The ‘National Roadway Safety Strategy,’ released last month by the U.S. Department of Transportation, is a new multibillion-dollar plan that will focus on industry priorities such as safer roads, safer vehicles, safer speeds, post-crash care, and overall safer people. This comes as the department is pushing for boosted efforts during “a national crisis in roadway fatalities and serious injuries.”
“We cannot tolerate the continuing crisis of roadway deaths in America,” said Transportation Secretary Pete Buttigieg. “These deaths are preventable, and that’s why we’re launching the National Roadway Safety Strategy.”
The Biden Administration’s Infrastructure Investment and Jobs Act will provide funding for this program, Buttigieg noted, explaining that the entire transportation industry, along with the government, will be working together to bring this program to fruition “because every driver, passenger, and pedestrian should be certain that they’re going to arrive at their destination safely, every time.”
Along with the 38-page program strategy, Buttigieg included a letter estimating that around 38,680 Americans died in motor vehicle crashes in 2020, and 20,160 more died in the first half of 2021–an 18.4% increase as compared to the same period in 2020. Additionally, the rural roadway death rate is twice as high than that of urban roads, the program’s strategy outline added.
The major aspects of the program will include methods of leveraging technological advancements as a manner of improving American roadway motor vehicle safety, which will involve automatic emergency braking and pedestrian automatic emergency braking regulations, along with New Car Assessment Program updates; ways to collaborate with both local and state road owners to best maintain and rebuild safer roads through speed limit setting, Manual on Uniform Traffic Control Devices updates, and manners of providing technical assistance to all communities through a Complete Streets Initiative; and infrastructure bill-funded road safety investments such as the $4 billion Highway Safety Improvement Program funding and the $6 billion Safe Streets and Roads for All program, as well as further funding for behavioral interventions and research.
What safety concern would Levinson and Stefani’s Jay Stefani prefer to see funding for? Side under-ride guards on commercial motor vehicles.
“‘Safety First’ should continue to be the focus of any changes,” he said. “Side under-ride guards would make a difference not only in highway crashes, but also in more urban settings with pedestrian and cyclist crashes. Nearly 90% of truck crashes are due to driver error–and nearly one out of five involve a rear-end collision–so forward-facing collision avoidance systems should be among the first steps.”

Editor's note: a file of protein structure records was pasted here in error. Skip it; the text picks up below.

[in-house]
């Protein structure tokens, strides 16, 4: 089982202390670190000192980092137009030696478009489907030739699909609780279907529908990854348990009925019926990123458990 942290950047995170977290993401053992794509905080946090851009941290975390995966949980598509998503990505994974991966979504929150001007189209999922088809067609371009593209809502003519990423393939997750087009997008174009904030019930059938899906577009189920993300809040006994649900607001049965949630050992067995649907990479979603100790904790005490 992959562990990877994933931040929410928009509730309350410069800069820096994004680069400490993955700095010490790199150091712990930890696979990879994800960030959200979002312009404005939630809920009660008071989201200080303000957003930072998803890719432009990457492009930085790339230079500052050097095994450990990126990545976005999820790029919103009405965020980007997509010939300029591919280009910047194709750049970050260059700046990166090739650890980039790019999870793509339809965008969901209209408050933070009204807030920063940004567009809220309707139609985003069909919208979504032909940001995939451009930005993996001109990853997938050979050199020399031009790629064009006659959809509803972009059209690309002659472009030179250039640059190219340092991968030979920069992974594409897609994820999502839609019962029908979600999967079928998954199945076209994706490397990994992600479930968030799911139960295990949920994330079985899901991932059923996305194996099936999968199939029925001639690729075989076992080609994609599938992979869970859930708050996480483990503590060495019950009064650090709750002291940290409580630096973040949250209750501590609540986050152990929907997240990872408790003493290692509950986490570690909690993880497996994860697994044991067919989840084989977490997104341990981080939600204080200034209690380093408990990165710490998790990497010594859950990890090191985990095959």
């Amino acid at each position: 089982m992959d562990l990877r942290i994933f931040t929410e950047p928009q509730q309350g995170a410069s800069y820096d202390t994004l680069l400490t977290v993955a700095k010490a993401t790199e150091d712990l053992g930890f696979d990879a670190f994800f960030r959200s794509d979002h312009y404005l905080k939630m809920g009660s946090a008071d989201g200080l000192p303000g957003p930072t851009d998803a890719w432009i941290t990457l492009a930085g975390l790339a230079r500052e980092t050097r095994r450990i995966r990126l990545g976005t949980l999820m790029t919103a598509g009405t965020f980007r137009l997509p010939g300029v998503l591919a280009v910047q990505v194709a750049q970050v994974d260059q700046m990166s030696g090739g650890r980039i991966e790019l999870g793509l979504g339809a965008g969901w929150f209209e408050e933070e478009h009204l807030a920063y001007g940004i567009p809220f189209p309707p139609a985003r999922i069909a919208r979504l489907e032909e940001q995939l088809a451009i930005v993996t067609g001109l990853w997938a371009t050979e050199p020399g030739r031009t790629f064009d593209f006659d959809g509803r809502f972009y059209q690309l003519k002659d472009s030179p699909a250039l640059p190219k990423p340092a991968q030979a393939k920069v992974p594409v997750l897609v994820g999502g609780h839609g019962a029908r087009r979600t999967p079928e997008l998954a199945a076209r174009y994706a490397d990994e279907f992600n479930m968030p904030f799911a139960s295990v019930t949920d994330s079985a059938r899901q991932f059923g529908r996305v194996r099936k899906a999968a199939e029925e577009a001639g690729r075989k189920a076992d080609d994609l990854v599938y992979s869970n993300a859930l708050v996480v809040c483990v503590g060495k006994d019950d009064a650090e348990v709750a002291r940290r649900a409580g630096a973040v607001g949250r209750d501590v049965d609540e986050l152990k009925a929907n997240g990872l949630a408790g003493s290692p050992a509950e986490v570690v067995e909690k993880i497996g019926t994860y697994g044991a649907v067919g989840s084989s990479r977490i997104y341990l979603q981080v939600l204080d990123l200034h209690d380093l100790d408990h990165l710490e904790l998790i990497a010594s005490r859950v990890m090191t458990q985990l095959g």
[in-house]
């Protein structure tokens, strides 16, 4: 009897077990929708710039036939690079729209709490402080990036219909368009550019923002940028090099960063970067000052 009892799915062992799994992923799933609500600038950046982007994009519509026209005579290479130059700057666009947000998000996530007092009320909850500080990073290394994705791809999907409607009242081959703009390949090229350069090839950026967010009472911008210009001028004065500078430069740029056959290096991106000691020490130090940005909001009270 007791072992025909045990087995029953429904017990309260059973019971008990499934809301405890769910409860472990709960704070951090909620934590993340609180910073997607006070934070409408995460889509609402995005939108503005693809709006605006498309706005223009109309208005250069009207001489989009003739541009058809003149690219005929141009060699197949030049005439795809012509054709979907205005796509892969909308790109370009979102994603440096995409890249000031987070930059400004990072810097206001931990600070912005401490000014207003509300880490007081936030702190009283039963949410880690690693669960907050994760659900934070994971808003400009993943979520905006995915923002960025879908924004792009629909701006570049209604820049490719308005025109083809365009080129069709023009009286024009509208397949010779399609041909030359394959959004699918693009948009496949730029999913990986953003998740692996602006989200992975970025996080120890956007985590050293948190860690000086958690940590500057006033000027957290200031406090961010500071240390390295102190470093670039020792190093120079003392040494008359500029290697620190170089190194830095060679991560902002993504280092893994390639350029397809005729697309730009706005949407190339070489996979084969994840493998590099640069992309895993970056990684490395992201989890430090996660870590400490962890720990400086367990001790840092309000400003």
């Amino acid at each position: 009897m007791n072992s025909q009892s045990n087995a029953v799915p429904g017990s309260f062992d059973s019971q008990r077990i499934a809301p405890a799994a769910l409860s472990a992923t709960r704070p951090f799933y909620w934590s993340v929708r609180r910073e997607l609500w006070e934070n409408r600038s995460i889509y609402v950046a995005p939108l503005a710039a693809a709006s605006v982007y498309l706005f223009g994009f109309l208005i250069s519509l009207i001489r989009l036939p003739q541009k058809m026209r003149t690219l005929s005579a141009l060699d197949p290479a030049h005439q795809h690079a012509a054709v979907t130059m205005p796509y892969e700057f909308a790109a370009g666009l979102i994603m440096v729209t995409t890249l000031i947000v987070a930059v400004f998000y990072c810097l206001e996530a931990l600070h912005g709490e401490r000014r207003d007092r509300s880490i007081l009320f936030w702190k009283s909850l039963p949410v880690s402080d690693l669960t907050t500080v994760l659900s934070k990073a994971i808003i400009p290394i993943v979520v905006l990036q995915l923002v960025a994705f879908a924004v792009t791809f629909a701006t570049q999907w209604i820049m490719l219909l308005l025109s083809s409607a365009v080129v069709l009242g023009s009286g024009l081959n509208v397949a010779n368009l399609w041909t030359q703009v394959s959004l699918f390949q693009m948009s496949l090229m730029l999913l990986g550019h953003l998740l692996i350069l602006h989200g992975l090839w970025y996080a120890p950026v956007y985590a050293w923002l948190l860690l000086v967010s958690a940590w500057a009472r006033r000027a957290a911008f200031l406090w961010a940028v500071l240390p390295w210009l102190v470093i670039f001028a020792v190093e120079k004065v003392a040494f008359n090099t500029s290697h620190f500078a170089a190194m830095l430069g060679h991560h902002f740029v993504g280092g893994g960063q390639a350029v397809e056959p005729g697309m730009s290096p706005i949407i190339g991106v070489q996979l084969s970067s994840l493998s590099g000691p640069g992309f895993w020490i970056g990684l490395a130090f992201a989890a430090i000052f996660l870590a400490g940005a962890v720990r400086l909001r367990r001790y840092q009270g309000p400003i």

The plan will work to bring about strong collaboration from the Federal Motor Carrier Safety Administration, the Federal Highway Administration, and the National Highway Traffic Safety Administration, according to DOT. $4 billion for the plan’s strategy will be allocated toward improvements in vehicle, behavior, and truck safety programs as well as boosts in crash data.
“People have physical limits for tolerating crash forces before death or serious injury occurs,” said the document outlining the strategy. “Therefore, it is critical to design and operate a transportation system that is human-centric and accommodates physical human vulnerabilities.”
DOT acknowledged that both human vulnerability and mistakes come into play in regards to overall roadway safety, and notes that the plan will work to create a “redundant system” to keep drivers and passengers as safe as possible.
“Reducing risks requires that all parts of the transportation system be strengthened, so that if one part fails, the other parts still protect people,” said the department.
The strategy’s ‘safe system approach’ will aim to bring roadway design that will help to circumvent common human mistakes, and will expand features working to prevent crashes and their impacts.
“We are pleased to see DOT moving forward with a comprehensive national strategy to address highway safety that focuses on all roadway users, given that a high majority of fatal crashes involving trucks are caused by passenger vehicles,” said Dan Horvath, vice president of safety policy for American Trucking Associations. “We look forward to the implementation of many safety provisions included in the bipartisan infrastructure bill that pertain to trucking, including working with FMCSA and other stakeholders to further study the causes of truck-involved crashes and determine the best approach to reducing them.”